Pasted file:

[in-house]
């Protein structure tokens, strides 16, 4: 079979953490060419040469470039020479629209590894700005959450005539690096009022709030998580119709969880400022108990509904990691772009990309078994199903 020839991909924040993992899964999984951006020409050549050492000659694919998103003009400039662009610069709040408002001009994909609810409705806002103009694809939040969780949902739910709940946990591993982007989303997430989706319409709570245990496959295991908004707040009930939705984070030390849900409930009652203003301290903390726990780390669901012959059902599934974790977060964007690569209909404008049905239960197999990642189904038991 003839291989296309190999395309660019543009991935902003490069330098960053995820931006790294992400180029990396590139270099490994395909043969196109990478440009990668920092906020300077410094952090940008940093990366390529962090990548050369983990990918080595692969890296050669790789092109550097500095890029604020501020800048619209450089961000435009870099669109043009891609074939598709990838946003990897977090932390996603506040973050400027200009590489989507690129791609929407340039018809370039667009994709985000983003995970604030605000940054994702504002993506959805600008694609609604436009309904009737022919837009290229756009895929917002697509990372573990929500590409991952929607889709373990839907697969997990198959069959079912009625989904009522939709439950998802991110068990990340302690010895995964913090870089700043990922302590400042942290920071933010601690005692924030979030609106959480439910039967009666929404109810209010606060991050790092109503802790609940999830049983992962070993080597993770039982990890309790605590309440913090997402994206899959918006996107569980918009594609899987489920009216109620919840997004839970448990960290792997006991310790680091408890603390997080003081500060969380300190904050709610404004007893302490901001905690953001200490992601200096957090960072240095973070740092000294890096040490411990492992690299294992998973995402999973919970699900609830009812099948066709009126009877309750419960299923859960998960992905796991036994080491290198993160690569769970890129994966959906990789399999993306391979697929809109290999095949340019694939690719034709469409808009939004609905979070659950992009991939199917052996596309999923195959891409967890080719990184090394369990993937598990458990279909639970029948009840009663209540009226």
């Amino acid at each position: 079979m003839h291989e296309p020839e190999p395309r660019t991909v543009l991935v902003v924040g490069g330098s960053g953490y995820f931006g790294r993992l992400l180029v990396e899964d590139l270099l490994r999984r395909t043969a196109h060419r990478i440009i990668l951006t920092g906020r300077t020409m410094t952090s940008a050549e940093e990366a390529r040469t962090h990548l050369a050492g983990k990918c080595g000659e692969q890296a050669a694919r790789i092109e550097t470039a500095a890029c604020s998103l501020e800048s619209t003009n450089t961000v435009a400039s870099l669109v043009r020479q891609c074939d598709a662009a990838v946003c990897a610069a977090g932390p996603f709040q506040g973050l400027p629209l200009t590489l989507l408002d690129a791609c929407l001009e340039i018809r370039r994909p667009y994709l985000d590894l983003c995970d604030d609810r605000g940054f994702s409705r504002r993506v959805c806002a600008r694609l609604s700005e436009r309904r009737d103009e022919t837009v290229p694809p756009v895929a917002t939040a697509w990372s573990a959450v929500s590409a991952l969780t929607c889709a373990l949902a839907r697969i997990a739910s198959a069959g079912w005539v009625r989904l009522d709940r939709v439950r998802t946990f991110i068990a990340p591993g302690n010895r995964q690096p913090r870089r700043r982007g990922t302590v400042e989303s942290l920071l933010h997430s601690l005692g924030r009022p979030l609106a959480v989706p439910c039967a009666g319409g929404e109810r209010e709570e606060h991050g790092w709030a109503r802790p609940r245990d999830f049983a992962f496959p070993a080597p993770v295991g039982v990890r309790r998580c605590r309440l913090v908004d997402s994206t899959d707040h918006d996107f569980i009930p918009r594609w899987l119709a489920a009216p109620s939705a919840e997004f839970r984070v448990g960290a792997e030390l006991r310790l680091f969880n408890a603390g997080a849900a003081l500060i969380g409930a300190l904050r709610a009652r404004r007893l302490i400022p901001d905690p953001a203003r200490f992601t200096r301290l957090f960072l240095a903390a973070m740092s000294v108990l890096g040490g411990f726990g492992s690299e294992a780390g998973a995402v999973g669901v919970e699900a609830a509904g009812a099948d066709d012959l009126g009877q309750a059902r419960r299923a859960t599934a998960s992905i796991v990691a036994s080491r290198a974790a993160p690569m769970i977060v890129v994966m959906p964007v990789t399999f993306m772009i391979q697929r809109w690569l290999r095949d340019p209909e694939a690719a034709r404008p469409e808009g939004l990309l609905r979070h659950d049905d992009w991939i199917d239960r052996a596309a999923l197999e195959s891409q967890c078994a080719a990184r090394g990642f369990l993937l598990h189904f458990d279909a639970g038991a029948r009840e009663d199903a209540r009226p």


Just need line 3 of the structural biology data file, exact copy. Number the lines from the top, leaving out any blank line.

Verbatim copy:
């Amino acid at each position: 079979m003839h291989e296309p020839e190999p395309r660019t991909v543009l991935v902003v924040g490069g330098s960053g953490y995820f931006g790294r993992l992400l180029v990396e899964d590139l270099l490994r999984r395909t043969a196109h060419r990478i440009i990668l951006t920092g906020r300077t020409m410094t952090s940008a050549e940093e990366a390529r040469t962090h990548l050369a050492g983990k990918c080595g000659e692969q890296a050669a694919r790789i092109e550097t470039a500095a890029c604020s998103l501020e800048s619209t003009n450089t961000v435009a400039s870099l669109v043009r020479q891609c074939d598709a662009a990838v946003c990897a610069a977090g932390p996603f709040q506040g973050l400027p629209l200009t590489l989507l408002d690129a791609c929407l001009e340039i018809r370039r994909p667009y994709l985000d590894l983003c995970d604030d609810r605000g940054f994702s409705r504002r993506v959805c806002a600008r694609l609604s700005e436009r309904r009737d103009e022919t837009v290229p694809p756009v895929a917002t939040a697509w990372s573990a959450v929500s590409a991952l969780t929607c889709a373990l949902a839907r697969i997990a739910s198959a069959g079912w005539v009625r989904l009522d709940r939709v439950r998802t946990f991110i068990a990340p591993g302690n010895r995964q690096p913090r870089r700043r982007g990922t302590v400042e989303s942290l920071l933010h997430s601690l005692g924030r009022p979030l609106a959480v989706p439910c039967a009666g319409g929404e109810r209010e709570e606060h991050g790092w709030a109503r802790p609940r245990d999830f049983a992962f496959p070993a080597p993770v295991g039982v990890r309790r998580c605590r309440l913090v908004d997402s994206t899959d707040h918006d996107f569980i009930p918009r594609w899987l119709a489920a009216p109620s939705a919840e997004f839970r984070v448990g960290a792997e030390l006991r310790l680091f969880n408890a603390g997080a849900a003081l500060i969380g409930a300190l904050r709610a009652r404004r007893l302490i400022p901001d905690p953001a203003r200490f992601t200096r301290l957090f960072l240095a903390a973070m740092s000294v108990l890096g040490g411990f726990g492992s690299e294992a780390g998973a995402v999973g669901v919970e699900a609830a509904g009812a099948d066709d012959l009126g009877q309750a059902r419960r299923a859960t599934a998960s992905i796991v990691a036994s080491r290198a974790a993160p690569m769970i977060v890129v994966m959906p964007v990789t399999f993306m772009i391979q697929r809109w690569l290999r095949d340019p209909e694939a690719a034709r404008p469409e808009g939004l990309l609905r979070h659950d049905d992009w991939i199917d239960r052996a596309a999923l197999e195959s891409q967890c078994a080719a990184r090394g990642f369990l993937l598990h189904f458990d279909a639970g038991a029948r009840e009663d199903a209540r009226p």